To me, the people with big guns and by that I mean the terrorists like Taliban and the members of Islamic State seem to be the face of the problem whereas it runs very deep. The village of Ajmal Kasab , the terrorist (of the Lashkar-E-Toiba terrorist group) who was sentenced to death for killing hundreds of innocent citizens of India in the 26/11 attack in Mumbai, cried over him and cursed India. They even pelted stones at the reporters who had gone to cover the story and instead of condemning the horrifying act, they worshipped him.  I still remember the maid who worked at our place in 2008, Zahira, told my mother once that Osama Bin Laden was their God, and that he was the rightful ruler of the world. As astounding as that is, it does not seem to surprise me now. Families tell their sons that they can live in whichever fashion they want to and that the daughters are to stay at home and cover themselves from head to toe. And if they are harassed even after that, well too bad, it is still the girl’s fault because she provoked the “pious” man who can do no wrong. Men recruit little children and train them into doing wrongful things because these children have been taught that it is their duty to kill for religion, or that their families are living in peace and comfort because of what they are doing.

What we are told is what we believe. People are brainwashed and told things that they eventually start believing. It is similar to a little child believing in the tooth-fairy or magic or monsters under the bed. I believe the problem starts at the base, it lies in what we are taught is right. To curb the big problem of terrorism, I believe people must be shown how to interpret situations in a different way than they do right now. People must be educated- in the right manner- in a way that promotes harmony and peaceful living rather than destruction and violence.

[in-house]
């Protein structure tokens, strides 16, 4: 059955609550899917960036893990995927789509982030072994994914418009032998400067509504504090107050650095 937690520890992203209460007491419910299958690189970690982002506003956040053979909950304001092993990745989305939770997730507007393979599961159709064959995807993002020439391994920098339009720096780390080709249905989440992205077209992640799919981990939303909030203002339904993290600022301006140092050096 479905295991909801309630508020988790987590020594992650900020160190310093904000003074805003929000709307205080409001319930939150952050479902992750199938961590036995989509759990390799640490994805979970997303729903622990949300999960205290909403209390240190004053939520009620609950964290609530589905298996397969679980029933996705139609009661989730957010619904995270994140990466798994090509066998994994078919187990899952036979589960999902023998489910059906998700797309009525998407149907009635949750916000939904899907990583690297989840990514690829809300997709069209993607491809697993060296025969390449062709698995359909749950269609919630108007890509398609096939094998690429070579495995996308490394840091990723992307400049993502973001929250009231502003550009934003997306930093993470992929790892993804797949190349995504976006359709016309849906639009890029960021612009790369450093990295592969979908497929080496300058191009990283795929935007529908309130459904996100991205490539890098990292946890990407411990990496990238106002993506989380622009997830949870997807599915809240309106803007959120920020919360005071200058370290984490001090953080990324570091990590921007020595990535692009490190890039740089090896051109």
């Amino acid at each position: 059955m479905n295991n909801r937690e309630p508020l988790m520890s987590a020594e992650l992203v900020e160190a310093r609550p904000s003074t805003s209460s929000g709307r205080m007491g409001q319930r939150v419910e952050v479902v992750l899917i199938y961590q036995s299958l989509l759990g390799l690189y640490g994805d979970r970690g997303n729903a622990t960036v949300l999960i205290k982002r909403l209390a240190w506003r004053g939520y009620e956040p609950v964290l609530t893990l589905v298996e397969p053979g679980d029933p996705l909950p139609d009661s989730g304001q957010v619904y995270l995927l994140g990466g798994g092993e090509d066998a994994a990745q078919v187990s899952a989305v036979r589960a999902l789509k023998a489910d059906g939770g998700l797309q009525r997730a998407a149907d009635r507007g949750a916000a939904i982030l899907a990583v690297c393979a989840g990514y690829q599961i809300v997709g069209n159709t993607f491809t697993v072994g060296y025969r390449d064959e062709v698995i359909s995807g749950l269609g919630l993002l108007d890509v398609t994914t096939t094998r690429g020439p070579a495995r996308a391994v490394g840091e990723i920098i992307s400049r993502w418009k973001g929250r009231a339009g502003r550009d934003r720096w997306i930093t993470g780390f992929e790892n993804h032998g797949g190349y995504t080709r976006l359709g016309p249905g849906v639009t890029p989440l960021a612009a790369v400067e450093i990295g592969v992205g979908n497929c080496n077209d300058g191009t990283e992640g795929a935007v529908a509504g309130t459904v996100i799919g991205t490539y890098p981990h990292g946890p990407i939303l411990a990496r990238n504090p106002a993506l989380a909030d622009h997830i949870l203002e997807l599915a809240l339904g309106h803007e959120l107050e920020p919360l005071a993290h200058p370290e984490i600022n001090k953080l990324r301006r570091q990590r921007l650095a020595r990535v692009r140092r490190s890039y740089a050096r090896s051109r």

What To Wear

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I recently saw a post in which a lady figure was wearing different clothes- some deep necked, some really short, some very tight, one in a bikini, and one naked. And in the end, a very important line was written, “Rape is never the victim’s fault”. It is so true. No matter what a woman is wearing, whether it is the most provocative dress in the world, it is always the rapist’s fault, and nothing justifies the act.

When somebody justifies a gory act like rape, they state that she was asking for it because she was dressed a certain way. But it is just a justification and it is unforgivable. But whenever something like that happens, a question pops up in my mind- “Isn’t that what we are taught? Aren’t we told to take care of what we wear on streets because there are too many people leering at you even when you have covered yourself up?” Well, that is the case in India. We are told to cover ourselves up, from head to toe, women covering their faces with scarves, wearing long sleeved tops and loose jeans in summers on streets. Ask any commoner who travels via state buses. “I cannot afford wearing a sleeveless blouse when I travel in buses. It is bad as it is even when I cover myself up” said a woman when I talked to her about it.

There is always a feeling of guilt when a woman wears hot pants, or a tube top because of the way she has been brought up. It has been conditioned into her mind to think of her and other women through the masochist point of view. She has been taught to look at herself as an object, ready to be at their disposal. So when she wears something other than a saree, or salwar kameez, or half sleeved or long sleeved tops and a loose pair of jeans, she feels it is inappropriate and provocative.

The others, who have not been conditioned that way, prefer covering themselves up at least in the streets because they realize their state of insecurity and vulnerability. They realize that although covering them up will not prevent a rape, which is only because of some perverse mentality, but it will make her roaming around easy and fewer leers would be directed towards her.

It is the social bonds that a woman tries to break herself from, and this patriarch, chauvinist, masochist society breaks them down. Every child, be it a boy or a girl is conditioned to view women as inferiors, objects, okay to be grabbed at, fondled with. It is dirty and depressing. But it is the ugly truth. Once we start clearing out crap like that, teaching our children to respect women, see them as equals, perhaps we might as well have a chance to wear what we want to and roam around as freely and fearlessly as people in other countries do.